If you're considering a surgical breast
lift, one way to see if it might help
you is to put a pencil under your breast
and see if it stays there. If it does, a
breast lift might be an option.
The most common breast lift operation,
called mastopexy, repositions the nipple
higher on the chest wall. Women usually
get this procedure on an outpatient
basis, meaning there's no overnight
stay. It takes about three hours and is
usually done under general anesthesia.
Some women also get breast implants at
the same time as their breast lift.
Your surgeon should describe your
options and explain the procedure in
Age and Breastfeeding
You can get a breast lift at any age
after your breasts have finished
developing. You can also get one before
or after you are pregnant. You will
still be able to breast feed after a
Insurance and Breast Lifts
Most breast lifts are considered
cosmetic surgeries. Health insurance
companies usually don't cover them
unless they are done as part of a
Check with your health insurance company
in advance so you're clear on what costs
you'll need to pay.
Getting Ready for the Surgery
The first step is to consult with a
plastic surgeon. When you do, tell the
surgeon what your goals are. If you're
also getting breast implants, bring
photos showing the size and shape of the
breasts you'd like.
The surgeon will consider your health
and describe your options. The surgeon
should also explain the procedure in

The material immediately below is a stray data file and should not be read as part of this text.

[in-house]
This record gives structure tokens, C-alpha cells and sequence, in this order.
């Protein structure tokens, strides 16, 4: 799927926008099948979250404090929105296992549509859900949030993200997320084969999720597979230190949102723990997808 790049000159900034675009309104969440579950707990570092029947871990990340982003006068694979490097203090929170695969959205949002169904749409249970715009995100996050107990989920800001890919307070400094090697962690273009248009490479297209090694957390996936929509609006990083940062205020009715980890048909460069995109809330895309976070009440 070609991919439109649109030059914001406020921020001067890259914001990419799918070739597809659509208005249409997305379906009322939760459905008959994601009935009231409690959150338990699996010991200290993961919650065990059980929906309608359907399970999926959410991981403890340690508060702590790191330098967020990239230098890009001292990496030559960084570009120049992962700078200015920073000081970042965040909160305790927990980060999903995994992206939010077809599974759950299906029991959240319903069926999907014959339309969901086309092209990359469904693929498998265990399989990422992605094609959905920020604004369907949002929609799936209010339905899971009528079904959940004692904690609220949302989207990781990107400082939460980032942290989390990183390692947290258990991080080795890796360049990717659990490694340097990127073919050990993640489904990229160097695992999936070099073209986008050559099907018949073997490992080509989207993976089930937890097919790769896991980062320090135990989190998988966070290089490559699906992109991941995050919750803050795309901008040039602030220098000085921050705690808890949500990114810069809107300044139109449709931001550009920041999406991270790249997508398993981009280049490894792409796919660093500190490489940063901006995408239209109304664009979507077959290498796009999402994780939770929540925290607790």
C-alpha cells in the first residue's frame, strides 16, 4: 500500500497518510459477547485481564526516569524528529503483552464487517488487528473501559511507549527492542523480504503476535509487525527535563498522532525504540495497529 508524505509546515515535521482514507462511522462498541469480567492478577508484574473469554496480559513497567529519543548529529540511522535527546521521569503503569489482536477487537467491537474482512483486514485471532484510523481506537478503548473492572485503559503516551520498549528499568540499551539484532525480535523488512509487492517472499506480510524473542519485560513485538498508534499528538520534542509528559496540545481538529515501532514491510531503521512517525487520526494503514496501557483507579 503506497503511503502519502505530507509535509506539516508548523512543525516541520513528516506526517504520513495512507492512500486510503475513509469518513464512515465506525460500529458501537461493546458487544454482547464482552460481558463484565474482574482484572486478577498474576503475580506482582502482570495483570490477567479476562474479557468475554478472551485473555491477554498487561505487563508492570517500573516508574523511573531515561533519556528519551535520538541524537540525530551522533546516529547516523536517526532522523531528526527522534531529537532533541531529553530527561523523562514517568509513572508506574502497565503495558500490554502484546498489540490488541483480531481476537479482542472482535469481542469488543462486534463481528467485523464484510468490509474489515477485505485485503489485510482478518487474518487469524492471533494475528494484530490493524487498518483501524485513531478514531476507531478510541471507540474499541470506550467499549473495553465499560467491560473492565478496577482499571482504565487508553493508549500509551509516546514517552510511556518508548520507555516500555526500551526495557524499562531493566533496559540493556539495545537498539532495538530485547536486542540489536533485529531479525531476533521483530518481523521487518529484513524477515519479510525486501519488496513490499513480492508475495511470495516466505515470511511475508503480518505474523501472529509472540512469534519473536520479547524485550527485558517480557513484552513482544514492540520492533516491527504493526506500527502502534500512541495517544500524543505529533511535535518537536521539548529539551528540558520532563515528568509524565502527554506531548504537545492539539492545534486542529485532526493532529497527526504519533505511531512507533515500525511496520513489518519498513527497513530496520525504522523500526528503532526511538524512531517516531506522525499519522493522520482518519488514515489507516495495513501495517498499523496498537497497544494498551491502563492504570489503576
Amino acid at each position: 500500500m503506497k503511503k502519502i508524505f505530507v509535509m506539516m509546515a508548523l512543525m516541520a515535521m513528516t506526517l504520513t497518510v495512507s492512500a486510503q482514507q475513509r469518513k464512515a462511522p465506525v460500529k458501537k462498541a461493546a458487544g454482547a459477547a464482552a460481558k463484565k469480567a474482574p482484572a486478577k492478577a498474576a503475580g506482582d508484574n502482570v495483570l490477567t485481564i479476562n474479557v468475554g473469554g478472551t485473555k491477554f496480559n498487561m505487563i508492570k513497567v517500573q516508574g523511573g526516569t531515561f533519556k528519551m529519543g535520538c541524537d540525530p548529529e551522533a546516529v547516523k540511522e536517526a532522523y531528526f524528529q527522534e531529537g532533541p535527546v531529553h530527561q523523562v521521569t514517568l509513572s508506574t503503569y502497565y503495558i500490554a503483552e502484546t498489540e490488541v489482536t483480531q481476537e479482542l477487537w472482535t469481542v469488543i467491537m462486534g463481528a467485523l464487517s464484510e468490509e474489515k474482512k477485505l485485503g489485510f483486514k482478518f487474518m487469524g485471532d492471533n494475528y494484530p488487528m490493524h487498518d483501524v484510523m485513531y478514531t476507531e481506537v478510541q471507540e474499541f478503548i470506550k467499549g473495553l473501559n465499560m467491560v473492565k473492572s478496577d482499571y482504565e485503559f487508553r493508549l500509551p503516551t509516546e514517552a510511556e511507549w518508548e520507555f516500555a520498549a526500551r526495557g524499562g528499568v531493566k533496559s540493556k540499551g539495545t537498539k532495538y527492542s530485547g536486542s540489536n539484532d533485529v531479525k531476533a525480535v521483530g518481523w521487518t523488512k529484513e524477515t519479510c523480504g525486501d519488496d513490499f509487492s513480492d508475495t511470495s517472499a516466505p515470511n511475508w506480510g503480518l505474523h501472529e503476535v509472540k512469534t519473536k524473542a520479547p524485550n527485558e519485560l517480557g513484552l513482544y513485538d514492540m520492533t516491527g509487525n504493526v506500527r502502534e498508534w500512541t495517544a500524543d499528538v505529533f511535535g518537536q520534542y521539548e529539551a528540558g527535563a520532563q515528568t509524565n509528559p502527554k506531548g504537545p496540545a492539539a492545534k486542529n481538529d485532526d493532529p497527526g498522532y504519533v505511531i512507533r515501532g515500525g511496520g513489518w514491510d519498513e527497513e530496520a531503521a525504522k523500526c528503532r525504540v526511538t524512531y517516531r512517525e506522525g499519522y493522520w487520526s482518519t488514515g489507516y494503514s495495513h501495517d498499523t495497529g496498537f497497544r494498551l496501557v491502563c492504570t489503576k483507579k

detail and go over the risks and what
the recovery will be like.
Complications after breast lifts are
relatively rare. The main three are
bleeding, infection, and scarring. Your
surgeon will give you instructions for
preparing that will help lower your risk
of complications. Those instructions
will include such things as not smoking,
making sure you are off medications that
may make bleeding more likely, and
taking antibiotics if necessary.
You should also start planning for the
recovery period. For instance, you will
have to avoid heavy lifting for at least
4 to 6 weeks after your breast lift. If
you have young children, you may need to
line up help.
Getting the Breast Lift
You'll get your breast lift in a
hospital setting, an outpatient surgery
center, or the doctor’s personal
operating room. You will meet with the
anesthesiologist, surgeon, and nursing
staff prior to the procedure.
The surgeon will mark the proper
position where your nipple will go.
After that, you'll be brought to the
operating room where you'll get general
anesthesia or sedation.
The surgeon will remove extra skin and
lift your breast tissue up into the
proper location. If you're getting
implants, the surgeon will insert them
and then close and bandage your breasts.
You may have tiny drains in your breasts
for 24 to 48 hours.
After a Breast Lift
Your surgeon will remove the bandages
and any drains during your follow-up
visit on the first or second day after
your breast lift. The doctor will also
check the nipple's color and blood
After the operation, expect to be
uncomfortable for a few days. Your
doctor will usually recommend that you
wear a bra or have a special dressing in
place to provide the support you will
need during your recovery. For the first
week, you may need pain medication.
If you've gotten breast implants, be
careful to avoid any impact to your
chest, which could make the implant
Within two to three weeks, your surgeon
will remove all your stitches. The size
and shape of the breast will continue to
improve as time passes.
There may be slight differences in
symmetry between the two breasts. If so,
your plastic surgeon will do a small
touch-up procedure to help reposition
the nipple as necessary. Minor
adjustments can be made later on.
During your recovery, it is very
important to limit your activity as
directed by your surgeon and to
immediately report any side effects or
problems you're having. Any surgery has
risks, including infection. With breast
reduction surgery, permanent loss of
sensation in the nipples or breast skin
is very rare.